State pension warning: Britons urged to check record to ensure they get full sum

Retirement expert advises people to learn about state pensions

We use your sign-up to provide content in ways you’ve consented to and to improve our understanding of you. This may include adverts from us and 3rd parties based on our understanding. You can unsubscribe at any time. More info

State pension payments help many retired people right across the UK. However, what a person actually receives is dependent on several factors.

Perhaps most importantly is one’s National Insurance record as this is what payments usually hinge upon.

Eligibility will differ depending on which state pension a person is receiving.

For the older ‘basic’ state pension scheme, the Government states 30 years of qualifying National Insurance contributions are needed.

Falling short of this means pensioners will not get the current full basic state pension sum of £137.60 per week.

The rules are slightly different when it comes to the new state pension, which is worth noting.

People typically need to have 10 qualifying years on their record to get any new state pension.

The Government adds: “You’ll need 35 qualifying years to get the new full state pension if you do not have a National Insurance record before April 6, 2016.”

The current value of the full new state pension is £179.60 per week.

‘Had no idea!’ WASPI woman, 70, frustrated at state pension age change [EXCLUSIVE]
Drawdown vs. annuity – how to determine what’s best for your pension [INSIGHT]
Pension savers may be at risk of 55 percent tax charge [EXPLAINED]

Individuals should be aware they could get less than the new full state pension if they were contracted out.

People could get more than the new full state pension if they would have had over a certain amount of Additional state pension under the older rules of the scheme.

Some people will have gaps in their National Insurance record which means they could fall short of the full state pension.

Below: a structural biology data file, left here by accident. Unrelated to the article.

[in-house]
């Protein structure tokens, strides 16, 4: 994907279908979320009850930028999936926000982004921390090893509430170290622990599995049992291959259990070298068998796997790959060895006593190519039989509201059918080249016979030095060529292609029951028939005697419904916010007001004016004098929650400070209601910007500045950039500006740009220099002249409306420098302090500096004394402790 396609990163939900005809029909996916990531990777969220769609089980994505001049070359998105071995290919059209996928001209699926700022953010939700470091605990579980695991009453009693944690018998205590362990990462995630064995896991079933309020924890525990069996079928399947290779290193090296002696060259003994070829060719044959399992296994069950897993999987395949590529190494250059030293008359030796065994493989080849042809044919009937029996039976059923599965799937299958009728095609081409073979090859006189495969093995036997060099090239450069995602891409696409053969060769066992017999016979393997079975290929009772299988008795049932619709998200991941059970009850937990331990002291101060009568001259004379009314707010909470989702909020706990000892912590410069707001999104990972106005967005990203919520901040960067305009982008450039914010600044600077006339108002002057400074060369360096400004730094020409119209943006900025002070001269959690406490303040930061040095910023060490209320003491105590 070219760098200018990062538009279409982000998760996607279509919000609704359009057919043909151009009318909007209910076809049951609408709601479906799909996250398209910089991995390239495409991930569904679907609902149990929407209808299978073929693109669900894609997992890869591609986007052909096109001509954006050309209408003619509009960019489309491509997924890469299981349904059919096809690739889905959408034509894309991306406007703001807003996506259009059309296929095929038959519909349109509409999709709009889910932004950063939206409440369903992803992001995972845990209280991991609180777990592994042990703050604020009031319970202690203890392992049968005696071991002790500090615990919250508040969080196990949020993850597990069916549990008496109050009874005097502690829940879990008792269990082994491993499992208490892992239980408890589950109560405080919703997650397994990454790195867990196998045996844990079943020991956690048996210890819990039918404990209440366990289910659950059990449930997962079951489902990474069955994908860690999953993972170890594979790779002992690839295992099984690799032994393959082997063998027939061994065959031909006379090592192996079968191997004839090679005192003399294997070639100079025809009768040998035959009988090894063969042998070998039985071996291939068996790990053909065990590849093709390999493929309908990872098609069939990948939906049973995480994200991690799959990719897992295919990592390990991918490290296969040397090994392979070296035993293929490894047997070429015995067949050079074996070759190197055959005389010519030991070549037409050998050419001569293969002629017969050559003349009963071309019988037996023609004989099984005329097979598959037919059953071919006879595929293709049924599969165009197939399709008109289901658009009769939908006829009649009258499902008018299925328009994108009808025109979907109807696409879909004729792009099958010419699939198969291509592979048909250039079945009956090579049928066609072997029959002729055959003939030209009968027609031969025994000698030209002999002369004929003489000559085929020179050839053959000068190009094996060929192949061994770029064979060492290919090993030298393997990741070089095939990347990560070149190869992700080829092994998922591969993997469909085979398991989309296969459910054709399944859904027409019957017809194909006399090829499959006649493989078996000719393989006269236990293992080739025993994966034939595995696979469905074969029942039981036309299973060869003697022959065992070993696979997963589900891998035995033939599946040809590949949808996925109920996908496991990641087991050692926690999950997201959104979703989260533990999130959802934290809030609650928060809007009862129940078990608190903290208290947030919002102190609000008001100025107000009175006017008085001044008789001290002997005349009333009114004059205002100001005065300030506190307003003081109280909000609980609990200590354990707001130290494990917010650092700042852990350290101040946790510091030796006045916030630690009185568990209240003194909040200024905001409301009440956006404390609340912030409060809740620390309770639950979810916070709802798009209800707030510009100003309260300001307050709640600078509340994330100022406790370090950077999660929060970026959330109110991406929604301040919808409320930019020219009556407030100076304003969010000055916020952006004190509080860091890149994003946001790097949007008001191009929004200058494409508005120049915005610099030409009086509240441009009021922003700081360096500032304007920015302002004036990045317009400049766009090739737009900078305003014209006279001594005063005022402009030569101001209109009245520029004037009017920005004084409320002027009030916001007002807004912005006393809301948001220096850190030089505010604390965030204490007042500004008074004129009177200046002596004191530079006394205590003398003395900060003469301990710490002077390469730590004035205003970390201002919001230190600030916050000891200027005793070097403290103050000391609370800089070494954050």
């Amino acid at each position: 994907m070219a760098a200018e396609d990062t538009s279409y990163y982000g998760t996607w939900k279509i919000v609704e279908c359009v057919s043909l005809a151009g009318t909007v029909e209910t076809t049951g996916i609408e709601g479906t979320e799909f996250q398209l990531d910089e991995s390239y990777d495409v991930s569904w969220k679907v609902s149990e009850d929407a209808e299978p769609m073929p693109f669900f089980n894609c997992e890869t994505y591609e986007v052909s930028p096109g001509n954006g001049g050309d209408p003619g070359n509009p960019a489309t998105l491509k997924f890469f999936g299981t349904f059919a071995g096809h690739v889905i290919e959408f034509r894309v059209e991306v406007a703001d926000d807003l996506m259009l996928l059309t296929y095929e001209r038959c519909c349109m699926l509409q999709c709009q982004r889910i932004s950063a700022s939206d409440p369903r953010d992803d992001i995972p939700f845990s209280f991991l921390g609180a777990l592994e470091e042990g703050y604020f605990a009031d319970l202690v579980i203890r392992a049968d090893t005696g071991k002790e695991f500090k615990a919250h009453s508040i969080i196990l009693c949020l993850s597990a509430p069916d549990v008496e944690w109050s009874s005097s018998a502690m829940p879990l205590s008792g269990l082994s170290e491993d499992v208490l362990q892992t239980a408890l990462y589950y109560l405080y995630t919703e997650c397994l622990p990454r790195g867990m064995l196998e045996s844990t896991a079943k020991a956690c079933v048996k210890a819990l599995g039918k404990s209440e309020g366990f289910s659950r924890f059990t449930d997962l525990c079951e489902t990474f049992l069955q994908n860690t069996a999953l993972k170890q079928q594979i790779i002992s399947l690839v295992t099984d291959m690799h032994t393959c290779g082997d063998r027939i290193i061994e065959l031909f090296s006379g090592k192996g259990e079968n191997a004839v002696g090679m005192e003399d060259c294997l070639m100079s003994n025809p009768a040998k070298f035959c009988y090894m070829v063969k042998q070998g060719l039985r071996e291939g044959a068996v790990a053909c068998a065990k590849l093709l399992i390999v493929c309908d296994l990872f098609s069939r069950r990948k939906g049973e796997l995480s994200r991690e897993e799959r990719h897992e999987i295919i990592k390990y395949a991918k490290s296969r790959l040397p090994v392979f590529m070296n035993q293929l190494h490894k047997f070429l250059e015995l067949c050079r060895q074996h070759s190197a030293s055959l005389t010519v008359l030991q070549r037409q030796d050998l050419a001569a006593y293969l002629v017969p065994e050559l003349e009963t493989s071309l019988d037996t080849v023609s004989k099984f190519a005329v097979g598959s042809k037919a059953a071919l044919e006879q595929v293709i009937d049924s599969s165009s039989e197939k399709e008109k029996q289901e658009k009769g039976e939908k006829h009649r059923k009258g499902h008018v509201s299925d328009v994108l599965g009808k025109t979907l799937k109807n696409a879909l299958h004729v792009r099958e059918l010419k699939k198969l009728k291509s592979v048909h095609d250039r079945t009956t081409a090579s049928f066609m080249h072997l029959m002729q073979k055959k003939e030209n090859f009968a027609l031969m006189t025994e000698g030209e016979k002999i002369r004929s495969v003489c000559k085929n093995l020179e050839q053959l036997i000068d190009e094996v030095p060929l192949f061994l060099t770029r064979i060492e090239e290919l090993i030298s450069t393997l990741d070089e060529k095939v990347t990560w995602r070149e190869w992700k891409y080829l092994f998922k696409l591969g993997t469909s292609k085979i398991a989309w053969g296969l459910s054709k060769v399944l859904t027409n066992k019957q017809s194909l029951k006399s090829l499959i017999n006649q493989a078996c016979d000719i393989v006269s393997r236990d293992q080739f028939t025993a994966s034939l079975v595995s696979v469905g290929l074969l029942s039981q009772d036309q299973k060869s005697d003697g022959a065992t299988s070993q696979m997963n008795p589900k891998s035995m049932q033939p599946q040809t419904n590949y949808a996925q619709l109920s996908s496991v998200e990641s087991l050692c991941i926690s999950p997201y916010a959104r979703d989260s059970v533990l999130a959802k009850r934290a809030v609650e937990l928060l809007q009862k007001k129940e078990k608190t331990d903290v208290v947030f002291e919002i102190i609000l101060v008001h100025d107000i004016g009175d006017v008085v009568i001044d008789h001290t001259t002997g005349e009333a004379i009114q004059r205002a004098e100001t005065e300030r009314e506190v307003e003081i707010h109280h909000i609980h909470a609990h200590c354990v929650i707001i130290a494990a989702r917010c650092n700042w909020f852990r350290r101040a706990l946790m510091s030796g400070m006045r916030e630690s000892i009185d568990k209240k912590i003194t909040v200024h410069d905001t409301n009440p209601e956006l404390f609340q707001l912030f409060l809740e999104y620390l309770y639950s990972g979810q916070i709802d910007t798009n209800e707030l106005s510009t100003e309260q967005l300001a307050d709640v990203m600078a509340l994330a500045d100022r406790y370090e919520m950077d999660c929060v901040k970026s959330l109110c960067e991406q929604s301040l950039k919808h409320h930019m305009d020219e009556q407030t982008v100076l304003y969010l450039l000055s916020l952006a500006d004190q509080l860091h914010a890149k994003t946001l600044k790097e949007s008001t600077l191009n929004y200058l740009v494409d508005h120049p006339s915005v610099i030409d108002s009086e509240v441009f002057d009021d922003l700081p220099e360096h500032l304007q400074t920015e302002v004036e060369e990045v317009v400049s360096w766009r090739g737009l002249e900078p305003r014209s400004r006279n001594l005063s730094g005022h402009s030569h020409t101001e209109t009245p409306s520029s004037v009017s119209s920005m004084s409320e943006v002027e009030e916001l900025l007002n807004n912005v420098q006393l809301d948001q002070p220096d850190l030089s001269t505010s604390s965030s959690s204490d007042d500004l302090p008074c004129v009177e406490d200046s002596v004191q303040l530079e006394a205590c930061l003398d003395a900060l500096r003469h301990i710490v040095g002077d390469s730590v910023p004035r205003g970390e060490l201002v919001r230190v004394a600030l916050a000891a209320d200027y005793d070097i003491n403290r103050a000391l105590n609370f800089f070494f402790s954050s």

This could be as a result of time spent abroad, low paid work or ineligibility for National Insurance credits.

To check, individuals can request a state pension forecast from the Government.

This will lay out how much state pension a person can get, and also when they could potentially receive it.

The Government then encourages people to apply for a National Insurance statement from HM Revenue and Customs (HMRC) to find out more about their record.

Some people can have gaps in their National Insurance record and still get the full new state pension.

What is happening where you live? Find out by adding your postcode or visit InYourArea

However, others may wish to make voluntary National Insurance contributions.

In the 2021/22 tax year, Class 3 NI contribution rates are currently £15.04 per week.

People can usually pay voluntary contributions for the past six years, and the deadline is April 5 each year.

For example, people have until April 5, 2022 – today – to make up for gaps for the tax year 2015/16.

These do not always increase a state pension and so Britons should contact the Future Pension Centre to find out if they will benefit before taking action.

Source: Read Full Article